The First Fully-Automated TRAcP5b Assay
An automated assay for the quantitative determination of Tartrate Resistant Acid Phosphatase 5b (TRAcP 5b) in human serum and heparin plasma. The assay is intended for use as an aid in monitoring changes in bone metabolism in response to therapy.
TRAcP is an enzyme that is released from active osteoclasts, macrophages and dendritic cells 1. There are 2 isoforms found in circulation; 5a is released from macrophages and dentritic cells whereas the 5b form is specific to active osteoclasts. Relative to other bone resorption markers, circulating levels of TRAcP 5b display limited diurnal variation 2 and are unaffected by the fasting status of the patient, allowing the sample collection to be taken at any time of day.
As TRAcP 5b is cleared from circulation by the liver 3, kidney function has no effect on serum TRAcP 5b levels 2,4; thereby making this a potentially useful marker in patients with impaired renal function.
Features and Benefits
- Only automated solution for measurement of TRAcP 5b in patient sera
- Only marker reflecting bone degradation suitable for use with renal patients
- Only bone resorption marker unaffected by fasting status useful in samples taken at any time of day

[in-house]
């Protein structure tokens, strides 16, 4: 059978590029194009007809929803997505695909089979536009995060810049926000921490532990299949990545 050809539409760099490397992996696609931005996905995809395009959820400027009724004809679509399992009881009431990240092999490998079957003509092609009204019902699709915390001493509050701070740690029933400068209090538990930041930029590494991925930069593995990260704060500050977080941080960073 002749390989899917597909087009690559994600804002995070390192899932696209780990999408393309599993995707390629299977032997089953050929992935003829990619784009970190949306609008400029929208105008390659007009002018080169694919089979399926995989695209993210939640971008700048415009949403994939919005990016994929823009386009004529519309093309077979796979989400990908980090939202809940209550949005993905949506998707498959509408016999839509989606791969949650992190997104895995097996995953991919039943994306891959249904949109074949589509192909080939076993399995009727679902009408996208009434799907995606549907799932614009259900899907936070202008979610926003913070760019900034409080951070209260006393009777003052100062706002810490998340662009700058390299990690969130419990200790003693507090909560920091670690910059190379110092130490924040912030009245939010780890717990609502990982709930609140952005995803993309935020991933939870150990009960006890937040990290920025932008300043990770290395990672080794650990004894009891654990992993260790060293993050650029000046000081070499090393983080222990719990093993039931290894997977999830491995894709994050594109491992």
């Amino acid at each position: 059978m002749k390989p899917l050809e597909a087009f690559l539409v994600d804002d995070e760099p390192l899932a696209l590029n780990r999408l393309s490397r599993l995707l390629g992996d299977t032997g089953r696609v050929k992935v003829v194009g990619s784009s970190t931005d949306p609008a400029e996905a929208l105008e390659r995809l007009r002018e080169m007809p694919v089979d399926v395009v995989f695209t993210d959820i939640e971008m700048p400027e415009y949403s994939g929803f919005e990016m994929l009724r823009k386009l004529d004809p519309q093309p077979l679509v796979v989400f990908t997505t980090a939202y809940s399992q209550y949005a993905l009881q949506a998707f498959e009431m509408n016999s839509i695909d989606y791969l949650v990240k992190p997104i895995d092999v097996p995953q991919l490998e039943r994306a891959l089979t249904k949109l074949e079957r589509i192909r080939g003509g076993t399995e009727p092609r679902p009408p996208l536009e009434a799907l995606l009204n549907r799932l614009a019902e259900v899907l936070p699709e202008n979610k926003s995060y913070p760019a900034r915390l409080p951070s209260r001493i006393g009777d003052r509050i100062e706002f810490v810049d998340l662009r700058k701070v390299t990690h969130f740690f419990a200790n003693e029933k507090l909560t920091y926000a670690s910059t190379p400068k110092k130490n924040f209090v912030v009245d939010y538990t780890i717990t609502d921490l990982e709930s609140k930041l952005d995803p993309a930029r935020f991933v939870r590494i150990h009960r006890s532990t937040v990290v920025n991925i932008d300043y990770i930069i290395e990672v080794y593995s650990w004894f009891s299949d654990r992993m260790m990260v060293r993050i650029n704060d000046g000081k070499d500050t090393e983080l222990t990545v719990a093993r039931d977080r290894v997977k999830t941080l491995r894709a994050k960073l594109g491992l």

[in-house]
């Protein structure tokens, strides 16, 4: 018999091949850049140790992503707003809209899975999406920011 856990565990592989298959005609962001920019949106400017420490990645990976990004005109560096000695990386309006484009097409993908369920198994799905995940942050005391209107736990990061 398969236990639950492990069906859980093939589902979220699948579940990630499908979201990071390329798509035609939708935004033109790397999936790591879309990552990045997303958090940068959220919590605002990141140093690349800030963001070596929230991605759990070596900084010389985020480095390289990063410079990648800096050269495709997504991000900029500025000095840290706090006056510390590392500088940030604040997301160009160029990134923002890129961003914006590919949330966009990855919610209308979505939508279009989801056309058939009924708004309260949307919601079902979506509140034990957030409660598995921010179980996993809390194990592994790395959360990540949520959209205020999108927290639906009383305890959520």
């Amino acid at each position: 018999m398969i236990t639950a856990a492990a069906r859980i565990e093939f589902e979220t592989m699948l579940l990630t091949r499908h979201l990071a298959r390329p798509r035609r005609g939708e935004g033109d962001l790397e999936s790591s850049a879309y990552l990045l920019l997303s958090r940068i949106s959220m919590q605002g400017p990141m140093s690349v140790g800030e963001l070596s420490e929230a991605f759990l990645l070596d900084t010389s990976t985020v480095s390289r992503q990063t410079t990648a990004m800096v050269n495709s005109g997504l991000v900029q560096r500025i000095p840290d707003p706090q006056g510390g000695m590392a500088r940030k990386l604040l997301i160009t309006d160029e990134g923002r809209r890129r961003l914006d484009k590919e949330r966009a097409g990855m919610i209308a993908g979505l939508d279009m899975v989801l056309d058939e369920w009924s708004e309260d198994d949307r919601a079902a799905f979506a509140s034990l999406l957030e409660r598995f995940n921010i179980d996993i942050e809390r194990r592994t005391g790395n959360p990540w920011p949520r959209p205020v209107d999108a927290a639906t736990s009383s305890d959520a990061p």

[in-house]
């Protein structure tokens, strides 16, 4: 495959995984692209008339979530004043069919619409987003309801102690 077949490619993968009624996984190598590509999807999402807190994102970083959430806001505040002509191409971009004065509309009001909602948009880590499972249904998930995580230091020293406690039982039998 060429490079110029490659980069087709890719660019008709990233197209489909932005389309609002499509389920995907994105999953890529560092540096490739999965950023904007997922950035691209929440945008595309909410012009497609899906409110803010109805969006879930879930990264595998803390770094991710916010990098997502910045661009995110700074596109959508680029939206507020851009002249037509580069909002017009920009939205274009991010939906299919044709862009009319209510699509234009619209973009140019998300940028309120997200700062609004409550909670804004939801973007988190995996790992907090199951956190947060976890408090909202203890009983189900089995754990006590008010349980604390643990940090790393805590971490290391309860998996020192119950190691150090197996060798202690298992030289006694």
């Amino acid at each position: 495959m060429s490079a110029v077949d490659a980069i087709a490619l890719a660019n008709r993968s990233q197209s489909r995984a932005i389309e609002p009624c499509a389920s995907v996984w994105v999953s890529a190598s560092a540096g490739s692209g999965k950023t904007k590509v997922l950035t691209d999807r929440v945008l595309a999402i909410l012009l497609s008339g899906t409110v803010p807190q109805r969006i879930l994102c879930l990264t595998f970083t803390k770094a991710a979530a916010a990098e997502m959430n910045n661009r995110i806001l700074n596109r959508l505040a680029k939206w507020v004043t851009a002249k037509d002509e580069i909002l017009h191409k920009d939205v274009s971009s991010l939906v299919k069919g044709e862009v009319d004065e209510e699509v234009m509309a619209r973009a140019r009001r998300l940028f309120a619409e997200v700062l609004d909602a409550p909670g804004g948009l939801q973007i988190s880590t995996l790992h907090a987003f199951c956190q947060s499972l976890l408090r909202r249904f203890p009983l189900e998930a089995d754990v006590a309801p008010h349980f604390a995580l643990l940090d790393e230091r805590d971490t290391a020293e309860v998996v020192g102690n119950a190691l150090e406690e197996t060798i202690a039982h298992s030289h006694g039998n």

- Excellent sensitivity and reproducible results – providing a useful tool in therapy monitoring
- Supported by a comprehensive portfolio of both bone formation and resorption markers
- Halleen JM. et al. Tartrate-resistant acid phosphatase 5b (TRACP 5b) as a marker of bone resorption. Clin Lab. 2006;52(9-10):499-509
- Halleen JM. et al. Serum Tartrate-resistant Acid Phosphatase 5b is a Specific and Sensitive Marker of Bone Resorption. Clin Chem. 2001;47(3):597-600
- Saunders PT. et al. The carbohydrate structure of porcine uteroferrin and the role of the high mannose chains in promoting uptake by the reticuloendothelial cells of the fetal liver. J Biol Chem. 1985;260:3658-3665.
- Hannon RA. et al. Clinical performance of immunoreactive tartrate resistant acid phosphatase isoform 5b as a marker of bone resorption. Bone. 2004;34:187-194.